‘My dreams are the same as everyone else’: calls for more para showing opportunities

  • Discussions have taken place around para showing – and whether more opportunities could be offered to give riders a platform to progress.

    Although there are showing opportunities through the Riding for the Disabled Association (RDA), and some grassroots shows, and people with disabilities can compete in able-bodied classes, riders have told H&H they would like to see more para-specific opportunities at county level and upwards.

    Vicky Howarth, who is registered blind, told H&H she feels that “disabled riders don’t get a platform in showing”. She hopes to qualify for Horse of the Year Show (HOYS) via the SEIB Search for a Star Series in able-bodied classes, but said that if HOYS offered para-specific finals, she would aim for these instead.

    “It feels like if you have a disability, you get pigeonholed into doing para dressage, but that’s not what I want to do,” she said.

    “My dreams are the same as everyone else; I want to ride through the purple curtains at HOYS. The first thing you hear when you have a disability is you can go to RDA, and RDA provides brilliant opportunities, but there are lots of riders who want to do more in terms of county shows and qualifiers. There’s a bigger picture here and we have an opportunity to make a change.”

    Michelle Hennessy, who has decreased mobility and fibromyalgia, agreed that she would like to see para-specific opportunities.
    “I wouldn’t go to a county show at the moment because I know that I wouldn’t get anywhere competing against able-bodied riders because of the weakness in my legs,” she told H&H.

    “You always want to aim for more. It’s not so much that I’ve dreamt of getting to HOYS, but it would be lovely if I could.”

    An RDA spokesman told H&H that the association provides a “wide range of opportunities for riders to compete, including showing”. This year the RDA national championships held three showing classes, which had more entries than ever before.

    “Our classes are open to competitors with all disabilities, from RDA groups or as independent RDA riders, and they are direct entry with no qualification required,” said the spokesman.

    “We put a greater emphasis on the horse/rider partnership, and how they perform together, over traditional showing and the conformation of the horse. We know that many RDA riders go on to compete at a very high level and it’s important that onward pathways continue to be developed across the sector and across all disciplines.”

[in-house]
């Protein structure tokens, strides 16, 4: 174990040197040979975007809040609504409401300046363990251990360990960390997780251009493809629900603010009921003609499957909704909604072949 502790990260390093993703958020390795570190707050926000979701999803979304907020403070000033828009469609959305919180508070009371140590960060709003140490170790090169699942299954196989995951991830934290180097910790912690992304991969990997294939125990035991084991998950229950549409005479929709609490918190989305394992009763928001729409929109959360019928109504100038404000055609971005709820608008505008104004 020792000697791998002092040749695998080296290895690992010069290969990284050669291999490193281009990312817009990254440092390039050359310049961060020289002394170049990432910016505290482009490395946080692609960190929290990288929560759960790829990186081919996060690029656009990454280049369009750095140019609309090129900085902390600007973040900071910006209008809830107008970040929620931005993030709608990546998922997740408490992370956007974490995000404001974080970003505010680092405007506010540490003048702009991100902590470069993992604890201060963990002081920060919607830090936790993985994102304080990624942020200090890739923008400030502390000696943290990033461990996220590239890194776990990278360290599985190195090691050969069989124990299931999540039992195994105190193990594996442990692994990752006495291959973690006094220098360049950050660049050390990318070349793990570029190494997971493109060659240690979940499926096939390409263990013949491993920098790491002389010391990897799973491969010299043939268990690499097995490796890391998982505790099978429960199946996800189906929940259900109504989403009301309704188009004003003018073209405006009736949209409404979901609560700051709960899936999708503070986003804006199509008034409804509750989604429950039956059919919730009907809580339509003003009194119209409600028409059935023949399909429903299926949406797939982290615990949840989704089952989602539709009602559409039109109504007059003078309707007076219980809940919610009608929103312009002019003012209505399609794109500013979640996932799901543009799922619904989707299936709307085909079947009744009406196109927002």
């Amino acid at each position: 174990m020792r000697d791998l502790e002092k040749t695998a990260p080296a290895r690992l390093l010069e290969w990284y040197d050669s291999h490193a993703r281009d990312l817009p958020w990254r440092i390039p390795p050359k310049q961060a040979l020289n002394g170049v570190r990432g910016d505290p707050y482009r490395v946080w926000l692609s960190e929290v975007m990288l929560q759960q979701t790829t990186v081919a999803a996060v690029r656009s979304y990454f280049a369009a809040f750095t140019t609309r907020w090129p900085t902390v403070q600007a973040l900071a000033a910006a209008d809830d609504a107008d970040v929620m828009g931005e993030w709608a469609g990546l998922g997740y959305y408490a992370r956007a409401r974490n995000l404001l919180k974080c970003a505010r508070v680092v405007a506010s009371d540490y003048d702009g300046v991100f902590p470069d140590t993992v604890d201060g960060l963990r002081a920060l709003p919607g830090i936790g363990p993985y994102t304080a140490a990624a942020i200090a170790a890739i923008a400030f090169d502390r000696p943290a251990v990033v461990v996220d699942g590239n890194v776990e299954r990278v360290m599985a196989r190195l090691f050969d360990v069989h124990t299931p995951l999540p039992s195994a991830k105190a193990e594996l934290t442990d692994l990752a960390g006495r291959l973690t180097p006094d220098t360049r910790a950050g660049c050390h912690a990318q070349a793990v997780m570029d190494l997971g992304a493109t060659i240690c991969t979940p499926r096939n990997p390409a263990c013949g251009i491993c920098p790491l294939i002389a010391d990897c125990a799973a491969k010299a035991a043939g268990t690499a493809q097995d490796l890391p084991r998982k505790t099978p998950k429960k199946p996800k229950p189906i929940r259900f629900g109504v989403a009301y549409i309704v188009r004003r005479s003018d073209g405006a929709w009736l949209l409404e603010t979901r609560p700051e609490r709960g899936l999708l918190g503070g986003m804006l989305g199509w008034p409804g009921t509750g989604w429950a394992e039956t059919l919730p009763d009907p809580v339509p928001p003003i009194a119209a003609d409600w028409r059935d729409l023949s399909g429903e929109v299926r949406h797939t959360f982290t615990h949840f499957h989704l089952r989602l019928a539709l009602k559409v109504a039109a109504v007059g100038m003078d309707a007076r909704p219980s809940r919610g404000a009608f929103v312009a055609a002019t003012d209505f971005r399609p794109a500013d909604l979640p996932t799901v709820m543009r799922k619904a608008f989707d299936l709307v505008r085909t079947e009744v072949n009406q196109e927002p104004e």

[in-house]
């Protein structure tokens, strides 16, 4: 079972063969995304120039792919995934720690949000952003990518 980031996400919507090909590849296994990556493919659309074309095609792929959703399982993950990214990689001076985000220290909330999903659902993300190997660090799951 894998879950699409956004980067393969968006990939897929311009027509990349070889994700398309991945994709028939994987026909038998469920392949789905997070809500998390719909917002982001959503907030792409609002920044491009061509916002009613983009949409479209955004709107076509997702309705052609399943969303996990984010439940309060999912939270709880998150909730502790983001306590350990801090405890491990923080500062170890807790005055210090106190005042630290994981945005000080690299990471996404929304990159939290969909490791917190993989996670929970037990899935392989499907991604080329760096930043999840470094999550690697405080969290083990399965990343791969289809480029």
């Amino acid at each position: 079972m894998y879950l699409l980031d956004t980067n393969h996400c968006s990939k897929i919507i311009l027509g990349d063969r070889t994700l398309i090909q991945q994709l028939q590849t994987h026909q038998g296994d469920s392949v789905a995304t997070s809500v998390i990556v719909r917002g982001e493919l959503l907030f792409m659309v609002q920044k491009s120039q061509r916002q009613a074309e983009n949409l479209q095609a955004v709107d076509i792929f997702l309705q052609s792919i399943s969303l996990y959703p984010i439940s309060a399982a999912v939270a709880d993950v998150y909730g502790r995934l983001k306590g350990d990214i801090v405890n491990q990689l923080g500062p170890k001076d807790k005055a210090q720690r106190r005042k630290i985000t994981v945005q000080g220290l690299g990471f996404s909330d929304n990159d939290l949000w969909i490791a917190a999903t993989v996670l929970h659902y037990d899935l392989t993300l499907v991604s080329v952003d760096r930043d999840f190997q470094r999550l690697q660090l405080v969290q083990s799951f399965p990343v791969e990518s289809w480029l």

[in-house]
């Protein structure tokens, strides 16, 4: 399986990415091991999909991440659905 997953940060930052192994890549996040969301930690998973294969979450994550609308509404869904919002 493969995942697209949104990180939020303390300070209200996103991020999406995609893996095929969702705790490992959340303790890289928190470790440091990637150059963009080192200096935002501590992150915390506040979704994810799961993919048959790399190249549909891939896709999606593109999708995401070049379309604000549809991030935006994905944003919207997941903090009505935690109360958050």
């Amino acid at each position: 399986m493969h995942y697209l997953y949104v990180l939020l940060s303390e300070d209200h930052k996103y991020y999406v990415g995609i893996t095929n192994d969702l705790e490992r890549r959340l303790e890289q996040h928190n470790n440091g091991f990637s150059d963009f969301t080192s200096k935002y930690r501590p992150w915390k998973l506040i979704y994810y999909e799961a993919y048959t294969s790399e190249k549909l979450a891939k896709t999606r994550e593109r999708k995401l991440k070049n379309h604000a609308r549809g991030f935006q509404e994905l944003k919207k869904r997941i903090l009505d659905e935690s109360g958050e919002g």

Showing rider Heather Howe told H&H that in the past her mother Lesley Marshall had been prevented from doing some agricultural shows, as she is physically unable to run with her ponies in in-hand classes, and the shows did not allow a change of handler during the class to run her ponies for her. Heather said when they challenged this at the time, they were told “no”.

    “In showing, there isn’t much opportunity for people with disabilities,” said Heather. “It would be nice to have a level platform for those with additional needs because within showing there’s still very much a traditional approach, and I think there’s room for thought.”

    H&H found that some showing societies and organisations have disability policies and accept dispensation cards that allow assistance or a change of rider/handler under certain circumstances, including the British Show Pony Society, the National Pony Society, and The Showing Register. Competitors are encouraged to check with the relevant society before entering.

    SEIB ran a RDA Search for a Star class until 2023, which offered qualification for the British Show Horse Association championships.
    “Although the SEIB Search for a Star series does not have a specific RDA class at this time, RDA riders are welcome to come to the qualifiers for HOYS and Your Horse Live, as long as they are able to compete on a level playing field with able-bodied riders and that includes working in,” SEIB marketing manager Nicolina MacKenzie told H&H.

    “If a competitor is unable to trot a horse up, after explanation to the judge we are happy for a groom to undertake this part of the show. What will not be compromised is the safety of all competitors at the event. We have had disabled riders take part over the years and they have been welcomed into the Search for a Star family with open arms.”

    A Grandstand spokesman told H&H that HOYS welcomes riders with disabilities at its qualifiers and at the show itself.

    “We work with the relevant showing societies accordingly to allow riders to apply for a dispensation card if they are unable to complete all phases,” said the spokesman.

    A spokesman for HPower, organisers of Royal Windsor Horse Show and London International, told H&H they are “very supportive of para showing”.

    “The timetables for both events are extremely busy, and at present they are unable to accommodate any more classes over and above those they already have,” said the spokesman.

    “They are however always open to discussion for new ideas and would be pleased to consider para opportunities in future.”

    Dee Castellano is the organiser of grassroots show Supreme Showdown, which has always included classes for disabled riders and handlers, but she told H&H she can see challenges for show organisers running “traditional” showing classes split by horse type for para riders, as she believes classes would not get enough entries.

    “We would love to put on separate disability classes for mountain and moorlands, cobs, hunters, but you just don’t get the numbers. But if some of the county shows decided to hold a championship for disabled riders, we would be happy to hold qualifiers for them. Showing should be for everybody,” she said.

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